Good morning.

- On our American reticence to share our problems (and consequently the impolite nature of noticing others problems as well).
- On further thought … perhaps it would be better if one didn’t give it further thought.
- Global warming and some IPCC predictions.
- While on the subject of warming, “All that’s Fit is News” isn’t that the NYTimes motto? And heck, if the news doesn’t fit stretch it.
- Missing. Why sundering is a good thing.
- Weaponized food.
- How not to correct a stereotype.
- Yet another remark on the Derby kerfuffle.
- Shrubbery … I guess the Monty Python/Holy Grail piece wasn’t the last word. The Administration wanted to get some laughs too.
- More Obamacare Constitutionality issues.
- “Unworthy priest” is after all enshrined in the liturgy.
- Our President … a good bad example for industry?

3.Global warming and some IPCC predictions.Let’s play a game. Suppose I can predict that next year the average temperature will be 1 degree higher.

Well how many ways can this be true? Consider a simple case where every day we shall produce an average temp. for the entire globe. Well one way it could be true is if every day of the year the temp is exactly one degree higher than the corresponding day in the previous year. Another way, though, is more extreme. Every day the average temp is exactly the same, except one day where it will be 365 degrees hotter than the previous corresponding day. The first case is probably the most mild of possibilities, the second case would be a global extinction event. You could get even more extreme, every day could be one degree cooler but one day which will be 730 degrees hotter! All these possibilities would vindicate a blanket prediction of ‘on average 1 degree warmer’.

Of course there isn’t just one temp each day of the year for the globe. There’s a different temp. each hour, each minute or more and different temps based on where you are on the globe and so on. So the number of ways a prediction of one degree could be true goes up even more.

So the number of ways a more specific prediction could be wrong while the general prediction could be right is huge. I could venture to predict that half the days will be one degree cooler and the other half of days will be two degrees hotter. Assuming my general prediction of 1 degree on average holds up, I could still be wrong in thousands of tiny specific predictions.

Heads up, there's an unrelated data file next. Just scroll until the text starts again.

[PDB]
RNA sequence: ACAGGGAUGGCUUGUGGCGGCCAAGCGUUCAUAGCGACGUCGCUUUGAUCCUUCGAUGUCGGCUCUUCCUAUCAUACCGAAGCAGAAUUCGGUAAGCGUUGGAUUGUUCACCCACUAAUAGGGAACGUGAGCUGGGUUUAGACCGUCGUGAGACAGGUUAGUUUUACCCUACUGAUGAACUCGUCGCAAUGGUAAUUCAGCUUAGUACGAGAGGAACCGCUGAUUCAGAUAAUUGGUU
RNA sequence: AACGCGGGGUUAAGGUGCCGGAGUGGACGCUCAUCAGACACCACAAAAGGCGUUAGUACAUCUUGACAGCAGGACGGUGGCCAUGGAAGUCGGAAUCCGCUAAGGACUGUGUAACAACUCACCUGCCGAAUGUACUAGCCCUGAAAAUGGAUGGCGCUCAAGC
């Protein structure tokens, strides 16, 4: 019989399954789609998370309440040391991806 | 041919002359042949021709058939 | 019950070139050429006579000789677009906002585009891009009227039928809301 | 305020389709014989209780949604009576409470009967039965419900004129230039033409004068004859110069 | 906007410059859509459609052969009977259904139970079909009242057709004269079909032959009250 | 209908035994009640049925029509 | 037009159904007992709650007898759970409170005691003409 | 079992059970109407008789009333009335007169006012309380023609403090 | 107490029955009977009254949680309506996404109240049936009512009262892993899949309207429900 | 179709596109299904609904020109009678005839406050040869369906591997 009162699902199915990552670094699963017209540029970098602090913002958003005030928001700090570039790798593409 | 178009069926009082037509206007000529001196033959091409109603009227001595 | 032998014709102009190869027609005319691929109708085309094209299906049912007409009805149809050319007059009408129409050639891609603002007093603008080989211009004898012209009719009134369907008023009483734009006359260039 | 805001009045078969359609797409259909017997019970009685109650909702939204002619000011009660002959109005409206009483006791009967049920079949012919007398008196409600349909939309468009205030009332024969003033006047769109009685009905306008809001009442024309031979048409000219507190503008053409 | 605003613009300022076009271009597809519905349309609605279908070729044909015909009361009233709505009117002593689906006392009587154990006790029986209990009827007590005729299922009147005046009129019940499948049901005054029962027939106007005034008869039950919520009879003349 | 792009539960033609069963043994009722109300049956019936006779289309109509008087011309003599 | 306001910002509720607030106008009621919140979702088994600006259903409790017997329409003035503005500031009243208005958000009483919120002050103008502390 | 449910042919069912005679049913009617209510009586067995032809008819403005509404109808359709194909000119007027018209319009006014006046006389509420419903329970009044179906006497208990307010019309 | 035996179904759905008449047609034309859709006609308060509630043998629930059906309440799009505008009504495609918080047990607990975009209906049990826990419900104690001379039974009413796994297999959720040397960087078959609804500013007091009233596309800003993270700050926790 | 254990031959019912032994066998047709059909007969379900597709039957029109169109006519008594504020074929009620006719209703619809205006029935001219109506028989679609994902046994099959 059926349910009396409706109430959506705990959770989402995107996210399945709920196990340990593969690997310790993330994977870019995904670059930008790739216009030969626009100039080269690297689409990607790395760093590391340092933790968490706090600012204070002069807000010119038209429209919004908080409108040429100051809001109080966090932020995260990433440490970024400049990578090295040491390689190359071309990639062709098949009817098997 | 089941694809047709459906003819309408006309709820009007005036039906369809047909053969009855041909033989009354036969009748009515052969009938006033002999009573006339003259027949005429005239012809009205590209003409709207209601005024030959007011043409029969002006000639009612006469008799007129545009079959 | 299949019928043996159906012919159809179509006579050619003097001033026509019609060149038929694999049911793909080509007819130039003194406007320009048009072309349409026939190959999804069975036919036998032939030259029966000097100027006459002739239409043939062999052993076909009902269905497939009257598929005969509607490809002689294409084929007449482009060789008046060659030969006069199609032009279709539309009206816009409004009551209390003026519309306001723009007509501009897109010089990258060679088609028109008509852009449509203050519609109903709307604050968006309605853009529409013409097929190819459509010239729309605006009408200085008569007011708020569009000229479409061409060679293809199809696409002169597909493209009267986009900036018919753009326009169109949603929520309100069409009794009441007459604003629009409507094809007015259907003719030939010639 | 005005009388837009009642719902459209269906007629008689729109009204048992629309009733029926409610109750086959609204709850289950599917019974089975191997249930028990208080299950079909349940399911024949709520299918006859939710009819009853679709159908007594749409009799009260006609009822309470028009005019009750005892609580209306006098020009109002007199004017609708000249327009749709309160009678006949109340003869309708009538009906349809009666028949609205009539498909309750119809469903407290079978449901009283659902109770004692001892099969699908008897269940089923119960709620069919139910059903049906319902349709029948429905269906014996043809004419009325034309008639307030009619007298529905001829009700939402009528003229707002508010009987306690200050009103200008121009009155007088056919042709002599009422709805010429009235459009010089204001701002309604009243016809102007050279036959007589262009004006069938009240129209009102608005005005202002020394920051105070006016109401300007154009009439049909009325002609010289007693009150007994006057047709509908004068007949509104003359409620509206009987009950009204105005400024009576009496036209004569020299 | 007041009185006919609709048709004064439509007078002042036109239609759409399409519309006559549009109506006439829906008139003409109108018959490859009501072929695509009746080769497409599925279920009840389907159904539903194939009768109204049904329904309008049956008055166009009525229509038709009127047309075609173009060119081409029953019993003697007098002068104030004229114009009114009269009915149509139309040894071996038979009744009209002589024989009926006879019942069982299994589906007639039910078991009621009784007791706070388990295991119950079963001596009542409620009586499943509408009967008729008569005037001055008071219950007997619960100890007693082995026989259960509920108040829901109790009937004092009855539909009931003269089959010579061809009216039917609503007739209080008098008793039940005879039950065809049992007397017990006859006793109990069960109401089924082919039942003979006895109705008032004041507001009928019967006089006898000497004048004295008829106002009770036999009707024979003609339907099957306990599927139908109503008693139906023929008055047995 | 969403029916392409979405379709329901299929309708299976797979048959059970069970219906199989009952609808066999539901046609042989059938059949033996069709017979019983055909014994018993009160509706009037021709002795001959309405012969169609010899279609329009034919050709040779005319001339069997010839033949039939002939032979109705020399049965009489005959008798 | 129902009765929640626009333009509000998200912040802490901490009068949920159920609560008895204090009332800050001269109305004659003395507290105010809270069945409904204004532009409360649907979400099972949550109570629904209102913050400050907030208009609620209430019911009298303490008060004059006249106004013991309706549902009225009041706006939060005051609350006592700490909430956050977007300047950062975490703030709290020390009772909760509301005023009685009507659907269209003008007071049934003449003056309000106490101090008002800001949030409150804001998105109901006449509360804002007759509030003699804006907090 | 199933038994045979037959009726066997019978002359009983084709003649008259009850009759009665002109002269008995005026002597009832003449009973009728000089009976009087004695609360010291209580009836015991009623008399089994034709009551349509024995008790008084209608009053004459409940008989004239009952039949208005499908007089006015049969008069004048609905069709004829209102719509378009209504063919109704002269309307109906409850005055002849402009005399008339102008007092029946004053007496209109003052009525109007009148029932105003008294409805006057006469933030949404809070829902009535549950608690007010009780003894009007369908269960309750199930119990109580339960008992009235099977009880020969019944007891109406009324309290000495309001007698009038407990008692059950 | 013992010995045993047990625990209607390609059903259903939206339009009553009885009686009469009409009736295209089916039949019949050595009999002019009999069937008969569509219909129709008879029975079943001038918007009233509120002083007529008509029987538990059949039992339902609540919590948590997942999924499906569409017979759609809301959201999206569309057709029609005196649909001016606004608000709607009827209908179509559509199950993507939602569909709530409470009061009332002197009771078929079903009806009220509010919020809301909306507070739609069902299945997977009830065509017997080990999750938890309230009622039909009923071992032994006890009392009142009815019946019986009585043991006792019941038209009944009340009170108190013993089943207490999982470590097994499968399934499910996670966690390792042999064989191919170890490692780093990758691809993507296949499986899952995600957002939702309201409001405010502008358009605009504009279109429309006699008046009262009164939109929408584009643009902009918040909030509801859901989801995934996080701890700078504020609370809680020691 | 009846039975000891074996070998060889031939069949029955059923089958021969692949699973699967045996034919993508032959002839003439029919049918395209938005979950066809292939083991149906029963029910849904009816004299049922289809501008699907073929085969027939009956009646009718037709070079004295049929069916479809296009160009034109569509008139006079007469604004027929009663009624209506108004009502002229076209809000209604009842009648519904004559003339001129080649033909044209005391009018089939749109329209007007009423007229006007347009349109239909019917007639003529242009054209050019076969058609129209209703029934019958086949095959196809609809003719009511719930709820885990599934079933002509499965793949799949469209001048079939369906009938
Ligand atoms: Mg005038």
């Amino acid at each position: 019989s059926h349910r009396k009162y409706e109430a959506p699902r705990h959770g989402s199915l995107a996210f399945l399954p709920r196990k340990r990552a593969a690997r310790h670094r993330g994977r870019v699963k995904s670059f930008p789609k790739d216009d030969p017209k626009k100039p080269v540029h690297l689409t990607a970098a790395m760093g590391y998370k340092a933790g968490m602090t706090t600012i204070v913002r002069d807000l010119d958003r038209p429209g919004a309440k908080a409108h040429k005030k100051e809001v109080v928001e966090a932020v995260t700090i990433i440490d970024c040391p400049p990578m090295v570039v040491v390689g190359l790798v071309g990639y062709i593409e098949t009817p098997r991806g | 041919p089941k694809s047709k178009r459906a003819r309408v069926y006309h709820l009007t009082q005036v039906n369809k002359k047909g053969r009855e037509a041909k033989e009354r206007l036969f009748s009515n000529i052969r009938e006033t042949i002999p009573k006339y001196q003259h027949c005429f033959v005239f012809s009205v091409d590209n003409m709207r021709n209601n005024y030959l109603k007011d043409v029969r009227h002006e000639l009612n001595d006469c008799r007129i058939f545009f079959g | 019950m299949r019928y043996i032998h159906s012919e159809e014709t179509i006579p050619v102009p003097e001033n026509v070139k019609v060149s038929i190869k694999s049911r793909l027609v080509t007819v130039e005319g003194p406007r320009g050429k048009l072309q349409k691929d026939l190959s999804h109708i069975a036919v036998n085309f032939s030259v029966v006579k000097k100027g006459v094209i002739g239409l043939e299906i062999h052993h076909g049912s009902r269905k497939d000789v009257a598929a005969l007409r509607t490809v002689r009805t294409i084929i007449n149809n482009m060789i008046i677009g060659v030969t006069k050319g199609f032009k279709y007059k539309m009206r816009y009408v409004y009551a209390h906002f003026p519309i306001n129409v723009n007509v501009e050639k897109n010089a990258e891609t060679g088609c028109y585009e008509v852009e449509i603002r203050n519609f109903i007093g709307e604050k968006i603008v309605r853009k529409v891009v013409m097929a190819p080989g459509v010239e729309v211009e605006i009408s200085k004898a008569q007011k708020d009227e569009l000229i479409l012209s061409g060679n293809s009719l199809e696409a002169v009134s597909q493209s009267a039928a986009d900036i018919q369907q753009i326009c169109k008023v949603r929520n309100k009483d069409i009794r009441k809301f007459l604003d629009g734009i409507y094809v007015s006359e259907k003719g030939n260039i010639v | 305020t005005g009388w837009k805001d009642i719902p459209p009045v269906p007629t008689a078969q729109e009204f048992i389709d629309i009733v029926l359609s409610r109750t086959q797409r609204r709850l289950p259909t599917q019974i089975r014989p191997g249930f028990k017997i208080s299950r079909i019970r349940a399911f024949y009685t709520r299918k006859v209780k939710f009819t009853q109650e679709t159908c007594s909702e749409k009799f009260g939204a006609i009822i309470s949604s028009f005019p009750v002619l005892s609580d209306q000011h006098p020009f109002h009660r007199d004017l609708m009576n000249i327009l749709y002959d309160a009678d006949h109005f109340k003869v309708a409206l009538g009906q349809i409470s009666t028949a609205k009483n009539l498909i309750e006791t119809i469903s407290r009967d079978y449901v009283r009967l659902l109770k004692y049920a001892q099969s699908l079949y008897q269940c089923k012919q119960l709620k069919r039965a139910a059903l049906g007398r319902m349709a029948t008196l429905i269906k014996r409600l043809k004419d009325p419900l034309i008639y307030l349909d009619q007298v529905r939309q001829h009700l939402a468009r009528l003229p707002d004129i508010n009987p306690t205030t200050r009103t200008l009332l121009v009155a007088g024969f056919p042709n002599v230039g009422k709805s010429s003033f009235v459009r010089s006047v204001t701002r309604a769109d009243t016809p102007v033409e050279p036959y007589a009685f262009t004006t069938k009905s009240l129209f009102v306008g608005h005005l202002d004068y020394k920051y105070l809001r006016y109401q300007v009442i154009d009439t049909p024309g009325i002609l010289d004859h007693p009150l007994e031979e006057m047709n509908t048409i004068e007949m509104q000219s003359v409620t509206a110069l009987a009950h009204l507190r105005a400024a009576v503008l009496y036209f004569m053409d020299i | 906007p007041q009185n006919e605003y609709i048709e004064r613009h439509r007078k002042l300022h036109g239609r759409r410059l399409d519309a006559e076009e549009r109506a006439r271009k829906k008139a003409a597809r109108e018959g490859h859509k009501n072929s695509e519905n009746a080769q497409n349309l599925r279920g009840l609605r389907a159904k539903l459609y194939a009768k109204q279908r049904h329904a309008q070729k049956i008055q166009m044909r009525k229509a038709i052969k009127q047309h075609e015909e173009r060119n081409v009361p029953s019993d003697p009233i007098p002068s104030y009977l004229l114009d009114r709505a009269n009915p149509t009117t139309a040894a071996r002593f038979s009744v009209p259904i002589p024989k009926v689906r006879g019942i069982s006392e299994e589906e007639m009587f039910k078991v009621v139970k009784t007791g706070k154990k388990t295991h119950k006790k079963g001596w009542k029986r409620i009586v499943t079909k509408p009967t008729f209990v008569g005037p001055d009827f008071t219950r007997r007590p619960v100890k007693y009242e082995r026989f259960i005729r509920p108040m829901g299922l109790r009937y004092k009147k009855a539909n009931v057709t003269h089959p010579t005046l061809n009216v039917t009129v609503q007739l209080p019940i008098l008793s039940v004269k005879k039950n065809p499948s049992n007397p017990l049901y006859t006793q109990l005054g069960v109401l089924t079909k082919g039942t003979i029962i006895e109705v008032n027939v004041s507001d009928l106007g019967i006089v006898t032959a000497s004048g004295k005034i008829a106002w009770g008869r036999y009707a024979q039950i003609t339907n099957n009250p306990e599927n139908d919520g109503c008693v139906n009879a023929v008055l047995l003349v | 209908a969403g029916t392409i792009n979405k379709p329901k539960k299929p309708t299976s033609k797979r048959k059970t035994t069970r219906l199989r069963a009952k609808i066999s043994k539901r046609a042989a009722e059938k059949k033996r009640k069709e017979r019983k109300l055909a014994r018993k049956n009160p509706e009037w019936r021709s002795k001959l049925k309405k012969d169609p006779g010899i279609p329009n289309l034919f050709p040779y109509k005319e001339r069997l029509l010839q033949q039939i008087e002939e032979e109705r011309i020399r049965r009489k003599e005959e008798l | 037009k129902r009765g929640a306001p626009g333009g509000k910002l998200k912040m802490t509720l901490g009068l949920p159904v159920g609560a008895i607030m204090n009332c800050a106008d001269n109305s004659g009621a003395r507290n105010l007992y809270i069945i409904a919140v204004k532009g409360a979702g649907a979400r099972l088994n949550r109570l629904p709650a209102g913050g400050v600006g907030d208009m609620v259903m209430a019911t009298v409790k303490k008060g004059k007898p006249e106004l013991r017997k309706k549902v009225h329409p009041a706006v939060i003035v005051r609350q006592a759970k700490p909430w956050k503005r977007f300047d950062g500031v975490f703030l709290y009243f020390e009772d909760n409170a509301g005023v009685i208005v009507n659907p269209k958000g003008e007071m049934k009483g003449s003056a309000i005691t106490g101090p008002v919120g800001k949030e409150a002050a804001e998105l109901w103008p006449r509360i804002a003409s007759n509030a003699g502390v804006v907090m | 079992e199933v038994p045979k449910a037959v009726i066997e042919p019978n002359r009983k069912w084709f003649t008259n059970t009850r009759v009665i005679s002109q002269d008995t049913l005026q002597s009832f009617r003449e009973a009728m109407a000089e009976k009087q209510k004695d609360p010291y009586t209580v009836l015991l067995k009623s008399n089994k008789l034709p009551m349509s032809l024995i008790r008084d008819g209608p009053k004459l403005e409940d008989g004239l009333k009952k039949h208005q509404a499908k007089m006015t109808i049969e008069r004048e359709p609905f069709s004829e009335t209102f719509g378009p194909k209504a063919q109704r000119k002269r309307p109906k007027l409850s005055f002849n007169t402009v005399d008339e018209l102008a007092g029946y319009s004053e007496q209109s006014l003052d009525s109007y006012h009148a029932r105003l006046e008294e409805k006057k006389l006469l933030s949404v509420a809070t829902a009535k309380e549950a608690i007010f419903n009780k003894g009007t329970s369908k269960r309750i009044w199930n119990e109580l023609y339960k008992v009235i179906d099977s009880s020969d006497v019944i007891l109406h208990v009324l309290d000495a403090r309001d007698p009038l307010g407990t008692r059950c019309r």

So with all of that whether or not a prediction of a specific glacier disappearing by a specific year is not really all that important (unless I was in the business of owning real estate just down hill from that glacier!) relative to the overall prediction(s) being closer to true.

Boonton,

Oddly enough, nobody is contesting that local temperature is the same as a global temperature. The IPCC made a prediction … which looks like it’s not turning out. Why do you have faith in their other predictions if they get these and other like it wrong?

Well actually global temperature is the sum of many local temperatures. A prediction of a 1% global increase has many possible ways of being right, but despite all the possible ways of being right, there are many ways it can be wrong. For example, if every single local temp. fell by 1% then the entire global temp. can’t rise by 1%.

But this doesn’t seem to be a prediction. First of all, it isn’t 2035. Second of all this seems to be a math error were 2350 in one report was miskeyed as 2035 in another leading to an alarming headline. (see http://news.bbc.co.uk/2/hi/8387737.stm). So what? A model that generates a 1 degree global temp increase prediction will also yield thousands of local predictions. Since there’s a huge number of ways to be right about a 1 degree global increase, odds are almost certain that even a highly accurate model will yield thousands of incorrect minor predictions. An easy way to dodge the issue and pretend there’s a serious problem with a model is to just focus on minor incorrect predictions while ignoring the larger picture.

That is what you did when I pointed out earlier that while air temps did not rise very quickly for a particular periods, sea temps did. Your assertion was ‘so what’….ignoring the big picture (the earth’s surface holding onto more thermal energy) while making hey out of lesser issues (getting the exact distribution of thermal energy between the seas, air and land exactly right).